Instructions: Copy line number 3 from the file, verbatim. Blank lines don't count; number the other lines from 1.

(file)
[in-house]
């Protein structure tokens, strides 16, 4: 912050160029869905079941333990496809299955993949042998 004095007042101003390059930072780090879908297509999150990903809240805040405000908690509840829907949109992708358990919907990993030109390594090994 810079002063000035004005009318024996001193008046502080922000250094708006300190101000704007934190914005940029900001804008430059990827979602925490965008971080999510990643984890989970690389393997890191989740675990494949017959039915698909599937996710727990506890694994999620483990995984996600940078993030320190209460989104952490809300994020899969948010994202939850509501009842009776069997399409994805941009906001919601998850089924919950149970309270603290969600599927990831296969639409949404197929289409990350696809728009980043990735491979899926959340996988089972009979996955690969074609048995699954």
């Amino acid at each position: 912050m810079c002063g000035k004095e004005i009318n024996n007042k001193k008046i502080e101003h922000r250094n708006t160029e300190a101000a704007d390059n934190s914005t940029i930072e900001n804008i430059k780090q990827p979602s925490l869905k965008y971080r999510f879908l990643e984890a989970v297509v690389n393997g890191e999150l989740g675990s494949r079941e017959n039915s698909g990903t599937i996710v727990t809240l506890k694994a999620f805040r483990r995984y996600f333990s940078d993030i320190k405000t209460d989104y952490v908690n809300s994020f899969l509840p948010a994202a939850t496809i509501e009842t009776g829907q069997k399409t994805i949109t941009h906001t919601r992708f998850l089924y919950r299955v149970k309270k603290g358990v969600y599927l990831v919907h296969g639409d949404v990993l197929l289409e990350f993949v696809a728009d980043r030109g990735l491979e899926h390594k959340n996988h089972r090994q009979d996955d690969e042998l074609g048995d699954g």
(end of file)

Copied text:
């Amino acid at each position: 912050m810079c002063g000035k004095e004005i009318n024996n007042k001193k008046i502080e101003h922000r250094n708006t160029e300190a101000a704007d390059n934190s914005t940029i930072e900001n804008i430059k780090q990827p979602s925490l869905k965008y971080r999510f879908l990643e984890a989970v297509v690389n393997g890191e999150l989740g675990s494949r079941e017959n039915s698909g990903t599937i996710v727990t809240l506890k694994a999620f805040r483990r995984y996600f333990s940078d993030i320190k405000t209460d989104y952490v908690n809300s994020f899969l509840p948010a994202a939850t496809i509501e009842t009776g829907q069997k399409t994805i949109t941009h906001t919601r992708f998850l089924y919950r299955v149970k309270k603290g358990v969600y599927l990831v919907h296969g639409d949404v990993l197929l289409e990350f993949v696809a728009d980043r030109g990735l491979e899926h390594k959340n996988h089972r090994q009979d996955d690969e042998l074609g048995d699954g």